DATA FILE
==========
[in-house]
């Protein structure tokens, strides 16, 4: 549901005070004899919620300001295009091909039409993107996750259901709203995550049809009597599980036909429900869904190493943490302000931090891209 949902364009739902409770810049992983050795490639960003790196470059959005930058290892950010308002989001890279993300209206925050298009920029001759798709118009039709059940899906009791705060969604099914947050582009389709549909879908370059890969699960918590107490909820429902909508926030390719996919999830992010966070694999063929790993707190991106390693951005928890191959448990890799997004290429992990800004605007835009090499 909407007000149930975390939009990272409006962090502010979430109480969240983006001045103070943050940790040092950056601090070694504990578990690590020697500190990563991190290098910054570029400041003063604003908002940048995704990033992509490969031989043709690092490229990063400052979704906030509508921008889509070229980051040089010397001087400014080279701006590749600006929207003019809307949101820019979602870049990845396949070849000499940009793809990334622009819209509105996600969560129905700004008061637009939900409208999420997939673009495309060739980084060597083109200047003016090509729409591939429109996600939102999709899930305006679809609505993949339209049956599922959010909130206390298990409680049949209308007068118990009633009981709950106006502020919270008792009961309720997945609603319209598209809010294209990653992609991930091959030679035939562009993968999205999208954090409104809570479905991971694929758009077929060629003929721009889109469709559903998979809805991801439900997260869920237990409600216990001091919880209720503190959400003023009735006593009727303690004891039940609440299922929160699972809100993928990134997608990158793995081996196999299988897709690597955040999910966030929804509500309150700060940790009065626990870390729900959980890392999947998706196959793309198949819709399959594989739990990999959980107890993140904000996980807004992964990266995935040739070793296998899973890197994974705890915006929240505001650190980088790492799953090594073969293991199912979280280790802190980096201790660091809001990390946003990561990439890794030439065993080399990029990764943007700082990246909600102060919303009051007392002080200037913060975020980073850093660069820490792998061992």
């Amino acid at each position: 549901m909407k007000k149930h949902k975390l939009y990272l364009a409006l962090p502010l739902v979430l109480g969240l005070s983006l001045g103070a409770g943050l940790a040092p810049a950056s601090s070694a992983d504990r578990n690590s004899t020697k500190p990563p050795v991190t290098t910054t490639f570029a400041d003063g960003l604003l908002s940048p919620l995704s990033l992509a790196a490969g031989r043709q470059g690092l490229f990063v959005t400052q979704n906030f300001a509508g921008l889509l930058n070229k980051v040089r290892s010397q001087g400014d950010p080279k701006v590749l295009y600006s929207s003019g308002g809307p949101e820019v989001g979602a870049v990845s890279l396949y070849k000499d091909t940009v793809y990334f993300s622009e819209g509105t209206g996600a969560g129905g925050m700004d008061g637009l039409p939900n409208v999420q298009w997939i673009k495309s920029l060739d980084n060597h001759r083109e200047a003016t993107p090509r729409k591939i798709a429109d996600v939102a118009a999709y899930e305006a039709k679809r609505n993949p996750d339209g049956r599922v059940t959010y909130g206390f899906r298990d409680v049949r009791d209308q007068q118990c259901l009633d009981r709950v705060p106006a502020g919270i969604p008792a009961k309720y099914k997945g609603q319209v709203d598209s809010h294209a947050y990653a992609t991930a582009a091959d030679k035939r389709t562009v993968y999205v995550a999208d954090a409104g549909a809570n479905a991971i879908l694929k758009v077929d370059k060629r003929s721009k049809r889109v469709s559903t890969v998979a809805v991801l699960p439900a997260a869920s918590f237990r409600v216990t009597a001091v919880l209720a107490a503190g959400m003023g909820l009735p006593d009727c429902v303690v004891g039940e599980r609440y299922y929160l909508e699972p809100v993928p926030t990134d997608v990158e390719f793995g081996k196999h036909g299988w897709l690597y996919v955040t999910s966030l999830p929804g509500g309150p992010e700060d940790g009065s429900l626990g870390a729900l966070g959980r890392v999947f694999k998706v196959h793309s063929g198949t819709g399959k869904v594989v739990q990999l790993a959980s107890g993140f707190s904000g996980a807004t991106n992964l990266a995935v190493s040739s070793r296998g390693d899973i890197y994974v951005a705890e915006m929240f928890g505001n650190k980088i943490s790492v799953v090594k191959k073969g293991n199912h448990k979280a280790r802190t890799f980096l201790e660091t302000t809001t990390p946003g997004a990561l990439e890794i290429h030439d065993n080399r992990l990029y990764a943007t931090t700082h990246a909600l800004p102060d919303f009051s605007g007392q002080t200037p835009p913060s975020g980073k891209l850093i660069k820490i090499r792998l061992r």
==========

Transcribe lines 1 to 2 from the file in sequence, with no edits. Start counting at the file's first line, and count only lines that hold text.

[in-house]
């Protein structure tokens, strides 16, 4: 549901005070004899919620300001295009091909039409993107996750259901709203995550049809009597599980036909429900869904190493943490302000931090891209 949902364009739902409770810049992983050795490639960003790196470059959005930058290892950010308002989001890279993300209206925050298009920029001759798709118009039709059940899906009791705060969604099914947050582009389709549909879908370059890969699960918590107490909820429902909508926030390719996919999830992010966070694999063929790993707190991106390693951005928890191959448990890799997004290429992990800004605007835009090499 909407007000149930975390939009990272409006962090502010979430109480969240983006001045103070943050940790040092950056601090070694504990578990690590020697500190990563991190290098910054570029400041003063604003908002940048995704990033992509490969031989043709690092490229990063400052979704906030509508921008889509070229980051040089010397001087400014080279701006590749600006929207003019809307949101820019979602870049990845396949070849000499940009793809990334622009819209509105996600969560129905700004008061637009939900409208999420997939673009495309060739980084060597083109200047003016090509729409591939429109996600939102999709899930305006679809609505993949339209049956599922959010909130206390298990409680049949209308007068118990009633009981709950106006502020919270008792009961309720997945609603319209598209809010294209990653992609991930091959030679035939562009993968999205999208954090409104809570479905991971694929758009077929060629003929721009889109469709559903998979809805991801439900997260869920237990409600216990001091919880209720503190959400003023009735006593009727303690004891039940609440299922929160699972809100993928990134997608990158793995081996196999299988897709690597955040999910966030929804509500309150700060940790009065626990870390729900959980890392999947998706196959793309198949819709399959594989739990990999959980107890993140904000996980807004992964990266995935040739070793296998899973890197994974705890915006929240505001650190980088790492799953090594073969293991199912979280280790802190980096201790660091809001990390946003990561990439890794030439065993080399990029990764943007700082990246909600102060919303009051007392002080200037913060975020980073850093660069820490792998061992």